Businesses equipped with skills and knowledge on weathering unexpected shocks not only managed to survive the Covid-19 pandemic, but also thrived, recording a 35 percent median increase in revenue, a survey revealed.
This is compared to businesses which were not equipped with the skills to adapt. According to a recently conducted survey by business training organisation, African Management Institute (AMI), though the Covid-19 pandemic continued to create challenges for all businesses globally and across Africa, those that were equipped with the skills and tools for resilience were well positioned not only to survive or recover, but also to grow.
This enabled them to increase their staff to meet extra orders coming in from clients. It also allowed them to have bigger budgets for investing in additional services as well as innovation work.
“The skills needed to manage people, inspire transformation, and lead growth are far from ‘soft’ skills. Powerful professional skills are required in today’s dynamic business or organisational environments to navigate both the everyday challenges and the unexpected. We need to enable Africa’s ambitious enterprises to thrive through practical management tools and training. Practical business learning is proven to accelerate Africa’s entrepreneurial economy,” noted AMI CEO and co-founder, Rebecca Harrison.
Domestic supply chains
She added that there is also a need to sensitise local businesses on the importance of relying on domestic supply chains that are more reliable, as opposed to international ones, whose disruption by unexpected shocks such as the Covid-19 pandemic or the war in Ukraine can easily result in sharp increases in price of essential inputs.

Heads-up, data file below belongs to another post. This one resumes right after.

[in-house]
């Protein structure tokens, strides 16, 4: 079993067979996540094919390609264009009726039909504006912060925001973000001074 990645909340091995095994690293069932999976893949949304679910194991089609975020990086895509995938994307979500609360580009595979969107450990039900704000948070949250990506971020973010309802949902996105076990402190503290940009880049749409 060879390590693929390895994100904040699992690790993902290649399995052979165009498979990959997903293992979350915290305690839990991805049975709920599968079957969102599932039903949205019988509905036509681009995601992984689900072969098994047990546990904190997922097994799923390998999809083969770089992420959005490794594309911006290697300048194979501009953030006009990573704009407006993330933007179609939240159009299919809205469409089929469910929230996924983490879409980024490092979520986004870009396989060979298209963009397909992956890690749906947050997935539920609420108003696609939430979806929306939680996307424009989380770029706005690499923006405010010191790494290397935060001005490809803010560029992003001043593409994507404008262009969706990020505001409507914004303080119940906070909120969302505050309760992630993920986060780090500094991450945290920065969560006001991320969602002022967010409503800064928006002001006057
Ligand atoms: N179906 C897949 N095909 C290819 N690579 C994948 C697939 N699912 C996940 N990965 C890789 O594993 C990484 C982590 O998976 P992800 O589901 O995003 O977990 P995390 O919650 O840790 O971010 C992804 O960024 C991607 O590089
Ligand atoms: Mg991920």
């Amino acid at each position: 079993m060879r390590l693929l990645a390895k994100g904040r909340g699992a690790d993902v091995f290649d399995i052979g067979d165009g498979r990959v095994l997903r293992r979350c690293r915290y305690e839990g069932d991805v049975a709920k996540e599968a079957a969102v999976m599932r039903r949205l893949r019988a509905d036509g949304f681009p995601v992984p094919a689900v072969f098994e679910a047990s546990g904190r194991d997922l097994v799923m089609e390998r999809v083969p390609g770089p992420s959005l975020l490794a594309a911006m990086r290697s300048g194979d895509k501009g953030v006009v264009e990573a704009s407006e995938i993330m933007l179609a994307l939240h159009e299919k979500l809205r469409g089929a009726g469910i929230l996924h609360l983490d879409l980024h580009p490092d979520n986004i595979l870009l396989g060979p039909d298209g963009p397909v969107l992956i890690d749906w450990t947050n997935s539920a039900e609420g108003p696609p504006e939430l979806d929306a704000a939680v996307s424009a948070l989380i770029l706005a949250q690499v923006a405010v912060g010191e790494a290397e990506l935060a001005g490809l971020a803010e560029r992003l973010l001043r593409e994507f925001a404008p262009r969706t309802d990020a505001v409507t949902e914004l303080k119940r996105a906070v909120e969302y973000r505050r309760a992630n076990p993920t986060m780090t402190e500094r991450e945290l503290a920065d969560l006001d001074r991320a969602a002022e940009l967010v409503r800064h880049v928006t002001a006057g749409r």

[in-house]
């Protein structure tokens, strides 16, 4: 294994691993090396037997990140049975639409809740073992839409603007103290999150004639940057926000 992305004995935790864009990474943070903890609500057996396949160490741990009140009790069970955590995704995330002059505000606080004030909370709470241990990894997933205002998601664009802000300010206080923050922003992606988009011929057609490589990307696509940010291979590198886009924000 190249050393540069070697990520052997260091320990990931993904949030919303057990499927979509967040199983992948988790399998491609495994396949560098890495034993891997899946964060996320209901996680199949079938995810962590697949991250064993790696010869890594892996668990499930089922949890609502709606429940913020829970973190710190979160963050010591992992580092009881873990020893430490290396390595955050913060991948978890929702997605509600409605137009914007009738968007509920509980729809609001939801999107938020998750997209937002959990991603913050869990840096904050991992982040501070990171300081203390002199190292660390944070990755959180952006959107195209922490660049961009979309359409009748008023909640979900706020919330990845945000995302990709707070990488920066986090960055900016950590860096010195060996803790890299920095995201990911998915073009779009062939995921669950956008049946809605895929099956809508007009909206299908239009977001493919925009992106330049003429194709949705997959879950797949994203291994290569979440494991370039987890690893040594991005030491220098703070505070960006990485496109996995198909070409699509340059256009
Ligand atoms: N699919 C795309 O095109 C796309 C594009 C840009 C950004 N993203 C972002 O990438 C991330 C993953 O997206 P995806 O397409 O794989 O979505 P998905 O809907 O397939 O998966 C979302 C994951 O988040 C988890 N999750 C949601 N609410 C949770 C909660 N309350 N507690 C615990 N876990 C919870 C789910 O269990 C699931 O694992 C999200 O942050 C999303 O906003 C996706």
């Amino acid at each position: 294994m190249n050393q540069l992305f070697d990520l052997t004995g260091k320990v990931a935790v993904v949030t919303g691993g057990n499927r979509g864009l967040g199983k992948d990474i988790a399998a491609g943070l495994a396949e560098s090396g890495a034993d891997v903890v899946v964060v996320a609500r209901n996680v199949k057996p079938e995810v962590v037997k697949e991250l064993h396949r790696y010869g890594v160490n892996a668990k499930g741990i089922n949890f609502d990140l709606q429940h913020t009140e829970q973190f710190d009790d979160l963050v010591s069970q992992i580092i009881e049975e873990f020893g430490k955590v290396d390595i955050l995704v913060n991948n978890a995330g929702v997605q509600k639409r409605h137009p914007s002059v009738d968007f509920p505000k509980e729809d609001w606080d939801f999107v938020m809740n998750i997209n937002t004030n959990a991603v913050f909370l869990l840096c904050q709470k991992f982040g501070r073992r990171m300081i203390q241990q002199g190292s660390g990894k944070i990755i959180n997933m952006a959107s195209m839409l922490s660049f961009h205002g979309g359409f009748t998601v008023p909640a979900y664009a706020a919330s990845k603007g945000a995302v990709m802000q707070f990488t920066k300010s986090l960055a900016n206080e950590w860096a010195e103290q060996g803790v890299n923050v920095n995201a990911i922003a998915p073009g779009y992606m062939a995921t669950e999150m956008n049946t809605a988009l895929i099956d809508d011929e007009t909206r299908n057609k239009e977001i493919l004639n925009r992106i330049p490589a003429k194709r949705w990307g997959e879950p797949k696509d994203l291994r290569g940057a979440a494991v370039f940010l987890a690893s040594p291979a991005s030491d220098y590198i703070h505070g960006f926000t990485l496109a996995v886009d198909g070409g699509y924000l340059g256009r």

Towards this end, she noted that AMI has initiated a learning programme that seeks to equip local entrepreneurs with the knowledge and the skills needed to adapt in unfamiliar territory and survive unexpected shocks. The training is also expected to help the businesses become well-versed with trade under the African Continental Free Trade Area market.
The programme, which incorporates African-focused content and case studies based on African businesses and management experiences, will enable businesses to understand the dynamics of trade at a more continental level, therefore enabling them to make informed business decisions.
“It is time for Africa to do away with the learning methodologies of the past, not rooted in our own experiences. We need to expand our enterprise offerings to reach even more professionals and accelerate the pace at which companies working in Africa’s business ecosystem can achieve their goals and put Africa at the center for the global economy,” noted AMI Enterprise Managing Director Asha Mweru Mbowa.
It will incorporate virtual and in-person workshops with on-the-job practice support accompanied by practical online and mobile learning tools with over 80 online courses as well as content in five languages, namely, English, French, Kinyarwanda, Swahili and Amharic.
The programme will also include a four to six-month flagship leadership, management and workforce performance session, as well as shorter one to two-month focused professional power skills sessions.
AMI Enterprise will compliment AMI Impact, the company’s other internal division which works alongside development partners, to deliver large-scale learning and business growth programmes to support the entrepreneurial economy.
"The recent establishment of AMI Enterprise as a core division will allow us to scale up our support for many companies as they grow to be a force in the global economy,” noted Ms Harrison.